How to read my electric bill
UES' electric rates reflect the cost of providing safe, reliable service to our customers. They also reflect the complexity of that task, with fixed fees, usage-based charges and surcharges that can be difficult to understand. The following summary offers explanations for the terms you'll find on your monthly bill, including links to details posted elsewhere on this website.
The charges listed in this section of your bill recover the cost of delivering power to customers. These charges reflect the cost of poles, wires, transformers and other infrastructure; employees and contractors who install, operate and maintain that equipment; and other necessary business expenses.
The Arizona Corporation Commission (ACC) sets rates that divide responsibility for these costs among different types of customers — residential, small business, large business and industrial — based on their typical energy usage patterns. UES' rates are designed to recover the appropriate portion of these costs from each customer group through a combination of fixed fees and usage-based charges.
This fixed monthly fee helps cover the cost of maintaining electric service to your address. This fee does not vary with usage. The charge covers only a small fraction of the costs UES incurs to serve every customer, regardless of how much energy they use.
Electric usage is measured in kilowatt-hours (kWh) — the use of one kilowatt of electric power for one hour. UES' rates include separate kWh charges for energy delivery and power supply costs.
The kWh charges for delivery services vary based on several factors.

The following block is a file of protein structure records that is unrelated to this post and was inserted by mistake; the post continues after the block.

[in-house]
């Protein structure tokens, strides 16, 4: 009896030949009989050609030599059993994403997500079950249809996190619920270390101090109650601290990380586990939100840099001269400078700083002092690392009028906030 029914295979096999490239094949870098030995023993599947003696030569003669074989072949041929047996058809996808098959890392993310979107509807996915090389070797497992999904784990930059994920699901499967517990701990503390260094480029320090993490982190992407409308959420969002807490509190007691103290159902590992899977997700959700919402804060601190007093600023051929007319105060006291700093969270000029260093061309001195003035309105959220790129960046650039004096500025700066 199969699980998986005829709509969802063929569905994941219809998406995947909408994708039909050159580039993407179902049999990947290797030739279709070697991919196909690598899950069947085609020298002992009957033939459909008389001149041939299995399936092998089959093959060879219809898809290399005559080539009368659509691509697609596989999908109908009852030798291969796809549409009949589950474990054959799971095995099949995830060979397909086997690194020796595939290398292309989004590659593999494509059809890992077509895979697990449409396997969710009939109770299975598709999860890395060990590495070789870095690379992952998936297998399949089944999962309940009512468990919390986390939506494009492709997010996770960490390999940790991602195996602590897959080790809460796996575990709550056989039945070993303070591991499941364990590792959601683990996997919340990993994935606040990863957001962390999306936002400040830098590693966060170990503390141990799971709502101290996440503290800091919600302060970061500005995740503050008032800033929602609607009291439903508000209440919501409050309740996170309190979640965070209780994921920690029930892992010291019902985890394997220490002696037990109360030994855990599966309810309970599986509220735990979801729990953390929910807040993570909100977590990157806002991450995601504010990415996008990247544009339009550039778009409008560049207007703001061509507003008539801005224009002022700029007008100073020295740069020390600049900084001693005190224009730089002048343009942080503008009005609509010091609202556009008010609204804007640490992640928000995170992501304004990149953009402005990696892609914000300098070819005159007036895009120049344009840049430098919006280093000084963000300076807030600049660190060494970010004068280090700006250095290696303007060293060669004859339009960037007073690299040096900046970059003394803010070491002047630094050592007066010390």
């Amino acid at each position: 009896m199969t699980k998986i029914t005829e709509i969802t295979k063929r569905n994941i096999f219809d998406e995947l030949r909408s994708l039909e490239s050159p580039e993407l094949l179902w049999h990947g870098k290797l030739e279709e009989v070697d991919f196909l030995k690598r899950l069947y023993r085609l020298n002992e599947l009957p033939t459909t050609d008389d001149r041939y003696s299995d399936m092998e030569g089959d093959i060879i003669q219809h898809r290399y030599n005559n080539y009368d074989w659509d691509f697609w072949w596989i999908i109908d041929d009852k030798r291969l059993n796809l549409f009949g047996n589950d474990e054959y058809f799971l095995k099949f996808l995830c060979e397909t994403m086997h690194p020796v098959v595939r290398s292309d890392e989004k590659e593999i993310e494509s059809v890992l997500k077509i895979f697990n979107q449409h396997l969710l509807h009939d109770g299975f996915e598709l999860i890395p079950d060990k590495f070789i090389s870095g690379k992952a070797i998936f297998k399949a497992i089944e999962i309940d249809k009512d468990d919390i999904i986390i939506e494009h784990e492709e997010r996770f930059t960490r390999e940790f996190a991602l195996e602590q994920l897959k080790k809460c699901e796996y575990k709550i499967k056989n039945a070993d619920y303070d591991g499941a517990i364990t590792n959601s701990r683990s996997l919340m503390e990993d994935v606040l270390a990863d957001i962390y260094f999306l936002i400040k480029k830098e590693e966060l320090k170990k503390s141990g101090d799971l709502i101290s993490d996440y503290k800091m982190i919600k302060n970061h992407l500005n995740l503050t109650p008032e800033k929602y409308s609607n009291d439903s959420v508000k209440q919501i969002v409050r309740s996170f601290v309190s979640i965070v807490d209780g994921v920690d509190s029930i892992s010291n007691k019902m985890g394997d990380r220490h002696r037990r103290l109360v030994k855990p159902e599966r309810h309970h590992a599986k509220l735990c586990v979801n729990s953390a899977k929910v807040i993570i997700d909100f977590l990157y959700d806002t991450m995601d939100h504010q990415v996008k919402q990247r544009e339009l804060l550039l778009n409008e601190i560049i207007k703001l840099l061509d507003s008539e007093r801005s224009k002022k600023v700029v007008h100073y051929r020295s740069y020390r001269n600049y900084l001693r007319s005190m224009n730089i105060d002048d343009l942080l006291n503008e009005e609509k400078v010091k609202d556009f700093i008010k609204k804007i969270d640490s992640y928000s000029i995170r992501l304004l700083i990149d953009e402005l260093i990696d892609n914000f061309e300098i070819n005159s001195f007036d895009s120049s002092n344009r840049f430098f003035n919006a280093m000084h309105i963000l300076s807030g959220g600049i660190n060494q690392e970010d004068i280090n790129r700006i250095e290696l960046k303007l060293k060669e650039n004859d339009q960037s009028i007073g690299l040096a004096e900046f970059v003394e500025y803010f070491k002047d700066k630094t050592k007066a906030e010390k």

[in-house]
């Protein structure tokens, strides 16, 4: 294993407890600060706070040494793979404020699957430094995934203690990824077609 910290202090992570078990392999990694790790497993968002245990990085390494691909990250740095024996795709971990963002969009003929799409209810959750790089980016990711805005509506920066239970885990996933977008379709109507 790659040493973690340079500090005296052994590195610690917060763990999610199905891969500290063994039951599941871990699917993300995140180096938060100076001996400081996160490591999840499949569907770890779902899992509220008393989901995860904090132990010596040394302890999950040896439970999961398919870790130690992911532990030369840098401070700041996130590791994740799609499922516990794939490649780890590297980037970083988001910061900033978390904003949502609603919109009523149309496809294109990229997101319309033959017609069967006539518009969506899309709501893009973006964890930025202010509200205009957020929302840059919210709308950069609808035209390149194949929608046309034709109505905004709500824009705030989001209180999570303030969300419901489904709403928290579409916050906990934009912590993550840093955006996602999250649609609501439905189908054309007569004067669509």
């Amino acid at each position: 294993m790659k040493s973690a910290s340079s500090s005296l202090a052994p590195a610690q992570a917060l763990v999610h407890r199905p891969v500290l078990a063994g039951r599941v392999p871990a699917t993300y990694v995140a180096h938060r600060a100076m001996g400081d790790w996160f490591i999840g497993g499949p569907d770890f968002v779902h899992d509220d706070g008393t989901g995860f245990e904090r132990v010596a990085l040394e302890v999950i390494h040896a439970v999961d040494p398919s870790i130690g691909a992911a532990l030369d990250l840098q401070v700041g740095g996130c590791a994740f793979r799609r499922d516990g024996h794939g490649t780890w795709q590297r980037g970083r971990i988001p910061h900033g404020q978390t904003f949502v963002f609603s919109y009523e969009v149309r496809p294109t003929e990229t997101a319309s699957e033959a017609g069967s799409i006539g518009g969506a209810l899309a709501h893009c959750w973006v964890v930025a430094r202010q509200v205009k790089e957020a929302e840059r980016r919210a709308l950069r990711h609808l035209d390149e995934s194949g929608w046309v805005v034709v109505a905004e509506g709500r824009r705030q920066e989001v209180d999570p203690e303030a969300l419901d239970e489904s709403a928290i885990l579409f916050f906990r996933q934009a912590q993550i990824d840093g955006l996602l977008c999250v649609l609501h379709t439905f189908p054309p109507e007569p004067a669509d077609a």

UES’ residential rates include two tiers: 0-400 kWh and over 400 kWh. The kWh charge is lower for usage in the first tier.
Customers who have signed up for a time-of-use (TOU) rate pay different kWh charges at different times of the day. Charges are higher "on peak" — during periods of high electric usage — and lower "off peak."
TOU rates also are higher in the "summer" — defined as May through October — than during the rest of the year — which, for simplicity's sake, is called "winter." The difference is due to the higher cost of serving customers during peak usage periods. Because your bill reflects usage from 30-day periods that often include parts of two months, some TOU bills include kWh charges calculated at both summer and winter rates.
This unit — equivalent to a kilowatt hour (kWh) — is used to measure the amount of excess energy generated by a customer's solar array or other distributed generation system. Unused output from such systems flows into UES' local systems through a net meter, generating KBH credits that offset equivalent kWh charges for the energy UES provides.
A charge based on a customer's peak energy use during the previous billing period, as measured in kilowatts (kW). Demand charges reflect the costs of generation, transmission and distribution. For residential customers, demand charges are based on highest hourly energy use during on-peak periods.
The Transmission Cost Adjustor (TCA) is a monthly charge or credit that allows UES to recover a portion of transmission costs associated with serving retail electric customers. The TCA was first applied to bills in June 2014 and is reset annually to reflect updated cost calculations. This rate adjustment is based on UES’ investment in its transmission system and is calculated using a formula approved by the Federal Energy Regulatory Commission (FERC).
This temporary credit is applied to the Customer Charge on bills issued from October through March. The savings range from $1.15 per month for residential customers to more than $143 per month for the largest commercial and industrial customers. The credit provides customers with direct benefits from the August 2014 acquisition of UES' parent company by Fortis.
Power Supply Charges
This section of your bill includes usage-based charges to cover the cost of generating or buying energy for customers.
All power supply costs are recovered through usage-based fees measured in kilowatt-hours (kWh) — the use of one kilowatt (kW) of electric power for one hour.